Google Now Launcher's days in the Play Store are numbered

Google starts telling partners that it will pull the launcher sometime before March 1.

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Ben Patterson

Google long ago opened up access to its smart system of cards via the Google Now Launcher, which gave phones of all shapes and sizes a taste of what it’s like to use stock Android. Sadly, Google is warning partners that its time in the Play Store is running out.

An email forwarded to Android Police describes Google’s plans for the launcher. Starting sometime this quarter, the Google Now Launcher will be removed from the Play Store. However, Google notes that while new users won’t be able to download it, it will “continue to support existing users of the Google Now Launcher by updating the Google Search app.” The Google app is essentially a standalone Google Now app, offering similar customization and information without the prime placement to the left of the home screen.

Then on March 1, the Google Now Launcher will be removed from the Google Mobile Services suite, and new devices utilizing it will no longer be approved. However, Google isn’t leaving them in the dust. A new Search Launcher Services library will allow manufacturers to insert Google Now into their own custom launchers, meaning its adoption could actually become more widespread. Previously only a few phones used the Google Now Launcher out of the box, and Google says these phones can continue shipping with it, as well as any others approved before the March cutoff date.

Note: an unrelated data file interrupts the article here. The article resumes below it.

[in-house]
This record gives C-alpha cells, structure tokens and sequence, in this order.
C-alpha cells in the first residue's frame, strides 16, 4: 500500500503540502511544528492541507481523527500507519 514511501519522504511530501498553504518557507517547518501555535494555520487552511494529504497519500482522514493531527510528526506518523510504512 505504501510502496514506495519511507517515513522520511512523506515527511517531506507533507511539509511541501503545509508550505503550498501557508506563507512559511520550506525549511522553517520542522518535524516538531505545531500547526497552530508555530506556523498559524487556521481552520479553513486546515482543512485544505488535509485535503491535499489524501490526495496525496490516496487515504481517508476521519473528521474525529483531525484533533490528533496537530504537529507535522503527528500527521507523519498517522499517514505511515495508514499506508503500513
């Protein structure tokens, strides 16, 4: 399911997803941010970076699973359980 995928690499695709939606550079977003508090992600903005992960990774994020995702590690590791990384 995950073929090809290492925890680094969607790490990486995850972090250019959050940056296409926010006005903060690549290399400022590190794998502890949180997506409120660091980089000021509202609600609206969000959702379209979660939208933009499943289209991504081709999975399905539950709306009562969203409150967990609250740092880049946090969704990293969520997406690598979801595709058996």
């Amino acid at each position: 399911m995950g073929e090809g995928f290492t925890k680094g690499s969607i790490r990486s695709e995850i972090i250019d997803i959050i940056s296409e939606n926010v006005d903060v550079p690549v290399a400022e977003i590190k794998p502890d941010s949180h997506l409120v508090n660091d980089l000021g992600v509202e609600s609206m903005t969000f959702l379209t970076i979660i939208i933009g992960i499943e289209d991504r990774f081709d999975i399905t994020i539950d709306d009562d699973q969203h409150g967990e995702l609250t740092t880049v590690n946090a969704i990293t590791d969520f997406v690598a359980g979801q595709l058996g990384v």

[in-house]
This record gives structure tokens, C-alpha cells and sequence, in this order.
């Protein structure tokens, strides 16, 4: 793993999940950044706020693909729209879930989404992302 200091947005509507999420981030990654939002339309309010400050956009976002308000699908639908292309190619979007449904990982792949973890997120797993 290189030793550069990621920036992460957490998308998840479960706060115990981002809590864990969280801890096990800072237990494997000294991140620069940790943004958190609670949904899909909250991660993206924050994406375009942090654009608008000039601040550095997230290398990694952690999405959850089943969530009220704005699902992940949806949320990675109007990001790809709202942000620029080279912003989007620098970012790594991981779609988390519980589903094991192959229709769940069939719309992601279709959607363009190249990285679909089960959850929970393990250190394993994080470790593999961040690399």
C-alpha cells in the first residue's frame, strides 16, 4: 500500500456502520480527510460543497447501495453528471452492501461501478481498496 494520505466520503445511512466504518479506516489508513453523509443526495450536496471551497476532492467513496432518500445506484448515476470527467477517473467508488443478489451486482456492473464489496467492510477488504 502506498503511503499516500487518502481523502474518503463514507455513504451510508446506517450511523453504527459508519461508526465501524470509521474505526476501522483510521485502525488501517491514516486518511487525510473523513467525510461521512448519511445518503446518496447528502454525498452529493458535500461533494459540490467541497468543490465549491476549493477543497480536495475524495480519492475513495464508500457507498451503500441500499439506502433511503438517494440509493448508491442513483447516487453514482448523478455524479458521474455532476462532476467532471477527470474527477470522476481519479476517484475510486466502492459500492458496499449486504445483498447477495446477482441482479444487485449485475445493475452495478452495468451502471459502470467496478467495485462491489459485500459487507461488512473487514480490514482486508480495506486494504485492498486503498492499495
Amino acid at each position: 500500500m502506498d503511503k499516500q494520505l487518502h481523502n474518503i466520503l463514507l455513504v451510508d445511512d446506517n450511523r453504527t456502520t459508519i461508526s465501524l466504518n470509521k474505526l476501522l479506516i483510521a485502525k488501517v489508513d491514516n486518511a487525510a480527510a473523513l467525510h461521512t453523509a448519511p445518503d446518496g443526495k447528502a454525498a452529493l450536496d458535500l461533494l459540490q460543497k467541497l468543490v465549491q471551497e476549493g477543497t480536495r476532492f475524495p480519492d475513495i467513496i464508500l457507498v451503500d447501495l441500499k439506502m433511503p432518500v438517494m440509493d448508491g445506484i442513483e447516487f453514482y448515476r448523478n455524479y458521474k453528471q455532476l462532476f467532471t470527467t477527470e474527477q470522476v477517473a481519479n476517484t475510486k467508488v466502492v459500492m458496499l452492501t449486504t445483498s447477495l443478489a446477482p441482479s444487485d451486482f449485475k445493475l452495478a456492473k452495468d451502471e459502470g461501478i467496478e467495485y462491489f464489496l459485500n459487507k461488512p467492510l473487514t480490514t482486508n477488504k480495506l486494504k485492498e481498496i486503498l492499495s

However, this change will mostly affect Android users who turn to the Google Now Launcher to bring some of the stock experience to their phones. While it was never quite the same as buying a Nexus, the Now launcher is incredibly popular among Android users, with more than 50 million downloads and a solid 4.3-star rating.

So what now?: While Google has spelled out a clear plan for phone makers who rely on the Google Now Launcher, it’s less clear what it intends to do for regular users. While it’s unlikely that it will stop working, there won’t be any improvements going forward (aside from the promise of updates to the Google app), and support will be spotty at best. It’s possible that Google plans to open the Pixel Launcher to all phones (after all, the Google Now Launcher was once only available on Nexus phones), but it’s hard to see Google taking away one of the main reasons to buy its flagship Android phone.

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